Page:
[2] “Exciton Lattice polaritons in multiple quantum well based photonic crystals,” D. Goldberg, L. Deych, A. Lisyansky, Z. Shi, V. Tokranov, M. Yakimov, S. Oktyabrsky, and V. M. Menon, Nature Photonics 3, 662 (2009).

Bio: Dr. Vinod Menon is an Associate Professor of Physics at Queens College and Graduate Center of the City University of New York (CUNY). He joined CUNY as part of the Photonic Initiative in 2004. Prior to joining CUNY he was a research staff member at Princeton University (2003-04). He joined Princeton as the Lucent Bell Labs Post Doctoral Fellow in Photonics in 2001. He received his MSc in Physics from the University of Hyderabad, India in 1995 and his Ph.D. in Physics from the University of Massachusetts in 2001. His current research interests include the development of classical and non-classical light sources using quantum dots, metamaterials for controlling light-matter interaction, and engineered nonlinear optical materials using hybrid nanocomposites.

April 24, 2012

Jo Anne Shatkin
CEO, CLF Ventures Inc.; an affiliate of the Conservation Law Foundation

Life Cycle Assessment of Engineered Nanomaterials
Abstract: Responsible and sustainable technology development requires proactive consideration of potential impacts across the life cycle of materials. The need for data a priori to application development creates challenges for a structure designed to test individual substances in pure form. For novel nanoscale materials, limitations in the availability and reliability of data create challenges for measuring and assessing their potential risks to health and the environment in real world applications, particularly because of the dynamic nature of these materials in the environment. This talk describes an iterative, tiered approach to risk assessment of nanomaterials, incorporating life cycle systems thinking into the risk analysis paradigm to inform data gaps, with increasing data requirements as products approach commercialization. Potential risks are framed across the product life cycle, utilizing a structured approach to identify critical uncertainties and priority data needs at each stage that informs a prioritized research agenda, and adapts research based on current findings. Detailed exposure assessments are designed and evaluated using novel methods, informing experimental design of toxicology studies. The life cycle assessment of risk identifies scenarios of concern; these form the conceptual models that are explored in depth in subsequent iterations.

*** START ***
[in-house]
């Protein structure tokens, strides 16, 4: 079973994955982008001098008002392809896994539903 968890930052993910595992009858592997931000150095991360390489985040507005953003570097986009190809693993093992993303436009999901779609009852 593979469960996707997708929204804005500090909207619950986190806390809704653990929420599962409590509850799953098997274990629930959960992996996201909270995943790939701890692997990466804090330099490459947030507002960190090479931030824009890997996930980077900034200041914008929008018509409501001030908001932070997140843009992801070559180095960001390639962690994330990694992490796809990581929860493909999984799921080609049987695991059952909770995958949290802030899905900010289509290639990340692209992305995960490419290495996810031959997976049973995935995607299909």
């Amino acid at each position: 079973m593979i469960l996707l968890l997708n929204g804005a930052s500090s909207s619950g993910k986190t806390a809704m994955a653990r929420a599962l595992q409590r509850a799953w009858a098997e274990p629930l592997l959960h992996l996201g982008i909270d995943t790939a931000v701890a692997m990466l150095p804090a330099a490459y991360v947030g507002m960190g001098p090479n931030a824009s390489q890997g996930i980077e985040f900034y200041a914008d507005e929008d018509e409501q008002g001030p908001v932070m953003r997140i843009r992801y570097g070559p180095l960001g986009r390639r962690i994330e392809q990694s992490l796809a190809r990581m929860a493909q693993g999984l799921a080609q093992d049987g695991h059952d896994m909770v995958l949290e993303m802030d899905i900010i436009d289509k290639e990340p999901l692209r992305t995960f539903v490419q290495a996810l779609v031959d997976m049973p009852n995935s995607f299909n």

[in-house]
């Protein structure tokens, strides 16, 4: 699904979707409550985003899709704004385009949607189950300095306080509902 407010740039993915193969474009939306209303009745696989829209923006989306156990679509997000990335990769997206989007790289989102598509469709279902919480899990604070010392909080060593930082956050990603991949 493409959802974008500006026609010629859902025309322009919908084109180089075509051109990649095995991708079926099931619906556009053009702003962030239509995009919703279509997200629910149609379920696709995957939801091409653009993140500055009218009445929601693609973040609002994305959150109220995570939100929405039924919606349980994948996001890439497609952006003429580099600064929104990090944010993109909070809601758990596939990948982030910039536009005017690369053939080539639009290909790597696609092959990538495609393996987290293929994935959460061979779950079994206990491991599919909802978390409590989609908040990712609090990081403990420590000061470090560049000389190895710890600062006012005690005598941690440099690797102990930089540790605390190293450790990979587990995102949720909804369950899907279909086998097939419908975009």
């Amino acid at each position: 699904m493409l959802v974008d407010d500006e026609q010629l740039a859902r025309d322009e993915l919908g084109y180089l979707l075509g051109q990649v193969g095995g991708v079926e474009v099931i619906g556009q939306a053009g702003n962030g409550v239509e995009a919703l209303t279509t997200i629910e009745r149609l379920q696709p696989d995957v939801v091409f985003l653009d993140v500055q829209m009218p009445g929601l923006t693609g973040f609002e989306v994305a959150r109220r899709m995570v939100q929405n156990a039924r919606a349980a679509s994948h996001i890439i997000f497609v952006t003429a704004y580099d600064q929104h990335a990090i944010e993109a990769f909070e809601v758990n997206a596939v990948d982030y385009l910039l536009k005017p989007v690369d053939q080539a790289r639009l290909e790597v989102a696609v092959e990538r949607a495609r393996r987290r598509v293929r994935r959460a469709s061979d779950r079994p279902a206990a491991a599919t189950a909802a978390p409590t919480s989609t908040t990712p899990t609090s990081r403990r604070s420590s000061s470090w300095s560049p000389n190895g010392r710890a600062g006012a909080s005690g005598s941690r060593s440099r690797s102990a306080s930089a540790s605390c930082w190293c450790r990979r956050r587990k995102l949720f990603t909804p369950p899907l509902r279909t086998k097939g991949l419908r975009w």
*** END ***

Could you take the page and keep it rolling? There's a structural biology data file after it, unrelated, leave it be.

Bio: Jo Anne Shatkin, Ph.D., is Managing Director of CLF Ventures, a non-profit affiliate of the Conservation Law Foundation, New England’s most influential environmental advocacy organization.

CLF Ventures works at the intersection of business, stakeholder, and environmental issues to optimize environmental and economic performance, from project launch and business operation to responsible closure of surplus assets. Dr. Shatkin is a recognized expert in strategic environmental initiatives, human health risk assessment, technical communications, and environmental aspects of nanotechnology. She leads and provides expertise on projects and manages the day to day operations of CLF Ventures.

Dr. Shatkin has 18 years of experience in research and application of quantitative human health risk assessment for site redevelopment and remediation; drinking water and air quality, and environmental evaluations of emerging contaminants. Her specialty is the application and communication of innovative science-informed analysis to address complex emerging issues affecting businesses and communities. She is a research fellow of the George Perkins Marsh Institute at Clark University.

Areas of expertise include health and environmental aspects of emerging contaminants, solid waste sites, brownfields, water quality, metals, petroleum and coal tar contaminated sites, contaminant mixtures, bioavailability of soil contaminants, and health-based standards for reuse of contaminated sites.

April 19, 2012

Scott McNeil
Director, Nanotechnology Characterization Laboratory for the National Cancer Institute at Frederick
U.S. National Institutes of Health

Nanoparticle Characterization: Lessons Learned from NCI’s Nanotechnology Characterization Lab (NCL)
Abstract:The Nanotechnology Characterization Laboratory (NCL) is a collaborating partnership among the National Cancer Institute (NCI), the U.S. Food and Drug Administration (FDA) and the National Institute of Standards and Technology (NIST). Founded in 2004 as part of the NCI’s Alliance for Nanotechnology in Cancer, the NCL serves to accelerate the transition of nanoscale particles and devices into clinical applications by providing critical infrastructure and characterization services to investigators from academia, industry and government. The NCL characterizes physicochemical properties, in vitro biological properties, and preclinical efficacy and toxicity of nanoparticles intended as cancer therapeutics and diagnostics. To date, the NCL has characterized more than 250 different nanoparticles from nearly 100 different investigators. The NCL has also partnered with the National Institute of Environmental Health Sciences (NIEHS) to characterize a variety of engineered nanomaterials (ENMs). With the increasing prevalence of ENMs in commercial products, government programs have begun proactive studies into the overall safety of these materials.